They did so by filing a pursis Ex. 11. In addition to stating that they are unnecessary, tho public prosecutor has pointed out that Irappa Pujar and Yallappa Betdur among them had turned hostile. The counsel for the defence made an endorsement on that pursis to the effect that the alleged hostility of the witnesses cannot be admitted and though the defence does not want them as their witnesses, it is only fair that the prosecution should examine them. The record made by the learned Sessions Judge in the Roznama indicates that the defence pleader did not want to cross-examine them.
This has led to the argument that the learned Judge has misunderstood the endorsement of the defence counsel, and though the prosecution had kept the witnesses present in court and made them available for the defence, it was a mistake on the part of the Judge not to have permitted or called upon the defence counsel to cross-examine them. Unfortunately, the manner in which the record has been made lends support to this argument. But, we do not think that the prosecution can be found fault with in this regard.
The Public Prosecutor has definitely recorded at the foot of the pursis that all the witnesses were kept present in Court and they were available to the defence if they are required by the defence. That being the position, we think that the proper meaning to be attached to the learned Judge's record is not that he has misinterpreted the endorsement of the defence counsel on the pursis but that what is found recorded is an oral answer of the defence counsel to a question by the Court whether be wanted to cross-examine the witnesses. On this score, therefore, no complaint is possible.
18. It is, however, strenuously argued that these are material witnesses and the omission to examine them must be taken to be unfair practice on the part of the prosecution which has led to serious prejudice to the accused. The learned counsel has cited and relied upon two rulings of the Supreme Court, viz., Habeeb Mohammad v. State of Hyderabad, AIR 1934 SC 51 and Narain v. State of Punjab, : 1959CriLJ537 . There can be no doubt about the correctness of the proposition that the prosecution is expected to examine all material witnesses.
There is equally no doubt the the prosecution cannot be held to be under a duty to examine every witness available or every witness which the defence thinks should have been examined. The result of the authorities has been clearly stated by their Lordships of the Supreme Court and it is unnecessary for us to discuss the matter in detail or do anything more than to give the following extract from : 1959CriLJ537 :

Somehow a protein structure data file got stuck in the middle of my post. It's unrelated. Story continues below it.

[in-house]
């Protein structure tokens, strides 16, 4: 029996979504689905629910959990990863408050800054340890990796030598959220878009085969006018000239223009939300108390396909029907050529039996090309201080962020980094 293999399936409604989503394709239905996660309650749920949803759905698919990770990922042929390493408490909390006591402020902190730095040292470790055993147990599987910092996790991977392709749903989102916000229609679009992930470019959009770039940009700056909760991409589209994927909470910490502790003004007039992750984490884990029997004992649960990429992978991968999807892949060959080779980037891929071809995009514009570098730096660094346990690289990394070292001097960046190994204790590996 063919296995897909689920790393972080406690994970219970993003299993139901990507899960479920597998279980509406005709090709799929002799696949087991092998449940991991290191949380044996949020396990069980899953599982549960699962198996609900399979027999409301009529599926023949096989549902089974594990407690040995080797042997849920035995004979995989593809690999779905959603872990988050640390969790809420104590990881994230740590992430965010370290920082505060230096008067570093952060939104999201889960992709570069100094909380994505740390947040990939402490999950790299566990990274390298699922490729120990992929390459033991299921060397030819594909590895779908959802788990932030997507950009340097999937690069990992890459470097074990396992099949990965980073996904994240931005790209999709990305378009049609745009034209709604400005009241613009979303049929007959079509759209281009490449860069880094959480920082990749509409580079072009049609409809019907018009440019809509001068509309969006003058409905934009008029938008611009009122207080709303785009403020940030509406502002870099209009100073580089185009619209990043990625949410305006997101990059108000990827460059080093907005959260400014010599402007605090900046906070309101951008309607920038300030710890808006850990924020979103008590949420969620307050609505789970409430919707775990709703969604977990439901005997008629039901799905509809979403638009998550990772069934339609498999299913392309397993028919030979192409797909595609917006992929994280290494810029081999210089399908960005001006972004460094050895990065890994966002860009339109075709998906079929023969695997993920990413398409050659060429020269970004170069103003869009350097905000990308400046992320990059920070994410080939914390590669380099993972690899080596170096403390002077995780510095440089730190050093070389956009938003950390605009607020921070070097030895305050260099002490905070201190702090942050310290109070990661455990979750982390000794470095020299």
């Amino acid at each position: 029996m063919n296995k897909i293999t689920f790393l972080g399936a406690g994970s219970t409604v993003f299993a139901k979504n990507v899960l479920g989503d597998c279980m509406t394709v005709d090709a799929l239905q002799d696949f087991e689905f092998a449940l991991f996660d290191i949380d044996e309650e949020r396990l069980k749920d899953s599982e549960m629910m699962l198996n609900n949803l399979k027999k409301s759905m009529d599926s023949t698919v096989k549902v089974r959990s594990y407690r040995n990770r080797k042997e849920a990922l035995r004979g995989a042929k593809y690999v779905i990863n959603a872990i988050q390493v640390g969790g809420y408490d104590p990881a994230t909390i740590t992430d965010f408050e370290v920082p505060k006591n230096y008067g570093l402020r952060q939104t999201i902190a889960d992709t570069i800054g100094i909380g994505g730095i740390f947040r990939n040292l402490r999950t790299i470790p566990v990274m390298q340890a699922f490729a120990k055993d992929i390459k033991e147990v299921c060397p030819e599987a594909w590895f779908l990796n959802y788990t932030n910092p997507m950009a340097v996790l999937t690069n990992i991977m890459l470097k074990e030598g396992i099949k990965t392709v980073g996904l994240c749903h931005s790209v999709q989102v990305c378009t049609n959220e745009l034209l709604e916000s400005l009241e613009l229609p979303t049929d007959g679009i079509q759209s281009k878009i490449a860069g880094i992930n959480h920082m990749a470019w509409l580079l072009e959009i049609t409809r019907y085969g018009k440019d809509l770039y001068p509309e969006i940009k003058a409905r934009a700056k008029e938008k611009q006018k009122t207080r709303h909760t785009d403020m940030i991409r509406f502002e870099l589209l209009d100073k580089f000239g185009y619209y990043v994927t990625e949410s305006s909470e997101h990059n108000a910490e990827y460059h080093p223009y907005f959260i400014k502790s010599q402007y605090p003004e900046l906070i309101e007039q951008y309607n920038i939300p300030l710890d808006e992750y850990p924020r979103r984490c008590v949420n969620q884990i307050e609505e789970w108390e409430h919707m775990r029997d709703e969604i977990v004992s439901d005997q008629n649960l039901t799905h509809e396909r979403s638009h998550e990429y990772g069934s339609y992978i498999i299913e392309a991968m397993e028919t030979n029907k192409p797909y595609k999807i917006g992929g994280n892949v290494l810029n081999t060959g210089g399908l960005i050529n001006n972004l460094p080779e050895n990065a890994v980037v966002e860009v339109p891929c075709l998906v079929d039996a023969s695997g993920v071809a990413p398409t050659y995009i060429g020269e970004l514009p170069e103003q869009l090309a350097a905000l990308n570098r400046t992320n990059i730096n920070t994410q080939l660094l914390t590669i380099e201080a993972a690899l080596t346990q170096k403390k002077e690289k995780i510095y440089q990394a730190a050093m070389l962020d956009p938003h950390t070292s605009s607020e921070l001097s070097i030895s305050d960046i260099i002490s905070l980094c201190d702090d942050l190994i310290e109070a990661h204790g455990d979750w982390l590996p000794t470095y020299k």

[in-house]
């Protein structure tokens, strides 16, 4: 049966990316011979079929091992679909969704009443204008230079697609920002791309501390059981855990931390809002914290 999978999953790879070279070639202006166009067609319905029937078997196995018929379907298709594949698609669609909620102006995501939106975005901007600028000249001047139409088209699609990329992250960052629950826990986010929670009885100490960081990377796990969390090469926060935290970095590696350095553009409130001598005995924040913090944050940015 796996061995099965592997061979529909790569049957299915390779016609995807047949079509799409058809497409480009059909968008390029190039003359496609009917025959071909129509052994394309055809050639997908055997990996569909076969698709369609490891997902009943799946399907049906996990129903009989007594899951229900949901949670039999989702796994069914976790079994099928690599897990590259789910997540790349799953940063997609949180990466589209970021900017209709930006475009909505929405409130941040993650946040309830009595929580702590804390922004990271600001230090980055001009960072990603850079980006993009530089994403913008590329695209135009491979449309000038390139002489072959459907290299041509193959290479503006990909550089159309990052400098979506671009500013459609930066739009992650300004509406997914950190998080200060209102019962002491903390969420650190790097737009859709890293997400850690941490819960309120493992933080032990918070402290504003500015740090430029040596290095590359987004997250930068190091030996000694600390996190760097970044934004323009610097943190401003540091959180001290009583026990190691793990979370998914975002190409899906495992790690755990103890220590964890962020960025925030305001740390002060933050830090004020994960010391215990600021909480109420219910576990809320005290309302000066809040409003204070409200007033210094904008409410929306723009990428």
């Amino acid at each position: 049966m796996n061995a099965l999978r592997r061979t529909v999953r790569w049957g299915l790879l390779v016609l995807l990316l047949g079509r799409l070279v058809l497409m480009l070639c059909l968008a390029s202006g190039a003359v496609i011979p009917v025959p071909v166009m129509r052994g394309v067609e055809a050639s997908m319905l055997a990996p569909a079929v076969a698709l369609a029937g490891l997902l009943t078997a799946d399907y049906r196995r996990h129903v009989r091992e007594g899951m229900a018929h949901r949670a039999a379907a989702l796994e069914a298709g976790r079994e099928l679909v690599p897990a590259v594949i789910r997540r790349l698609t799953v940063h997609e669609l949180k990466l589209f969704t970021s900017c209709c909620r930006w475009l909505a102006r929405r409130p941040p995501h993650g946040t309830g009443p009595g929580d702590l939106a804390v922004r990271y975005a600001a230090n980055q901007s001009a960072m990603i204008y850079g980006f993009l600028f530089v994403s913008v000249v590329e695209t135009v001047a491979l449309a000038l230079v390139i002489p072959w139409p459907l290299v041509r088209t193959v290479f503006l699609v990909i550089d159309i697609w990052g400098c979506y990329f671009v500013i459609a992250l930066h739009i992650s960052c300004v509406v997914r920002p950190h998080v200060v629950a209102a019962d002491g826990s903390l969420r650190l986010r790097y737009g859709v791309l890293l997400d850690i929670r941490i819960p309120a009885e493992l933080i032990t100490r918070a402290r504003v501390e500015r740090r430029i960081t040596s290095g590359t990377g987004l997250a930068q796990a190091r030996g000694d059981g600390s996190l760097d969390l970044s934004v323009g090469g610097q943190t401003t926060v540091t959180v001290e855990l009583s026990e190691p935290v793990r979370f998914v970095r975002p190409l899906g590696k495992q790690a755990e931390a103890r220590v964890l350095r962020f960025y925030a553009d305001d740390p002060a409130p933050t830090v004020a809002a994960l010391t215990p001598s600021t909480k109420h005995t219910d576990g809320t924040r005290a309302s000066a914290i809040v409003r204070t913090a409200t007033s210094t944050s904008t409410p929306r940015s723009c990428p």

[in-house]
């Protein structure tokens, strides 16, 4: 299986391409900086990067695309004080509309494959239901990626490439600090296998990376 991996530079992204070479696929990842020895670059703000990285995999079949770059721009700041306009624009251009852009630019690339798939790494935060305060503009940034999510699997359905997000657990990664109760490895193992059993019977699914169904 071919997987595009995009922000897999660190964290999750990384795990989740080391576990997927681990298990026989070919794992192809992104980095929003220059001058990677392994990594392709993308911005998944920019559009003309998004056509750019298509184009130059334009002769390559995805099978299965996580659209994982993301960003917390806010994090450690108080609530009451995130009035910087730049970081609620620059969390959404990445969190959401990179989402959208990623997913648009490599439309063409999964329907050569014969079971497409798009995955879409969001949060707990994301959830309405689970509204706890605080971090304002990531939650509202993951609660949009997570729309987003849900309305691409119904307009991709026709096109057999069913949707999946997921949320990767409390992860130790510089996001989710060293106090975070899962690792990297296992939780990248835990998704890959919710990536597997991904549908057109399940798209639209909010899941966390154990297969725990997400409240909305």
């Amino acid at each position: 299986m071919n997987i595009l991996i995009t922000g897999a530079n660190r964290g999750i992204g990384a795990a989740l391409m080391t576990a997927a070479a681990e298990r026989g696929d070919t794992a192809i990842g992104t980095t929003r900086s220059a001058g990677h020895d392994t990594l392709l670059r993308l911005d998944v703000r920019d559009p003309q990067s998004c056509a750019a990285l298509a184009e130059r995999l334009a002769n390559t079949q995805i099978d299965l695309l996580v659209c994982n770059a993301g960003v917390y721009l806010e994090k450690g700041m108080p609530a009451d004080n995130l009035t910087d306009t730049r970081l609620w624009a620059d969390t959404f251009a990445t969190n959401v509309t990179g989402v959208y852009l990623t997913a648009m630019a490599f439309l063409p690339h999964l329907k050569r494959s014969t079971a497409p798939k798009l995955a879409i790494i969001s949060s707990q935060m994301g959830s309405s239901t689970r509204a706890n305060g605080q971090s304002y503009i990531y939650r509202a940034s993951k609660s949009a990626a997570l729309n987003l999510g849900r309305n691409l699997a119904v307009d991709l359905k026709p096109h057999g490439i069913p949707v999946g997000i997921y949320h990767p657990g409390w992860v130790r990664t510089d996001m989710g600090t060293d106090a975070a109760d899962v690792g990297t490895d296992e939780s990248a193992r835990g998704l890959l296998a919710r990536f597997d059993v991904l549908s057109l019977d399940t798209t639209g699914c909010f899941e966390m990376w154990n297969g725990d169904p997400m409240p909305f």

'It is an accepted rule PS stated lay the Judicial Committee in Stephen Seneviratne v. The King, AIR 1939 P. C. 289 that witnesses essential to the unfolding of the narrative on which the prosecution is based, must, of course, be called by the prosecution.' It will be seen that the test whether a witness is material for the present purpose is not whether he would have given evidence in support of the defence. The test is whether he is a witness 'essential to the unfolding of the narrative on which the prosecution is based.' Whether a witness is so essential or not would depend on whether he could speak to any part of the prosecution case or whether the evidence led disclosed that he was so situated that] he would have been able to give evidence of the facts on which the prosecution relied. It is not, however, that the prosecution is bound to call all witnesses who may have seen the occurrence and so duplicate the evidence. But apart from this, the prosecution should call all material witnesses'.
The only question therefore for our consideration is whether on the application of the tests laid down by the Supreme Court these witnesses can be said to be such witnesses as the prosecution is compelled to examine.
19. Now it is clear that out of the 5 witnesses not examined, two witnesses are relatives and are in a position not different from that occupied by P. Ws. 1 and 2, among stranger witnesses, Han-umawa is not said to be hostile. It is not possible therefore for the learned counsel to contend that they would have spoken to any material facts which the witnesses already examined have not spoken to. In that view, those witnesses would be ones whose examination would lead to duplication, of evidence which, according to the principles, laid down by the Supreme Court, the prosecution is not bound to do.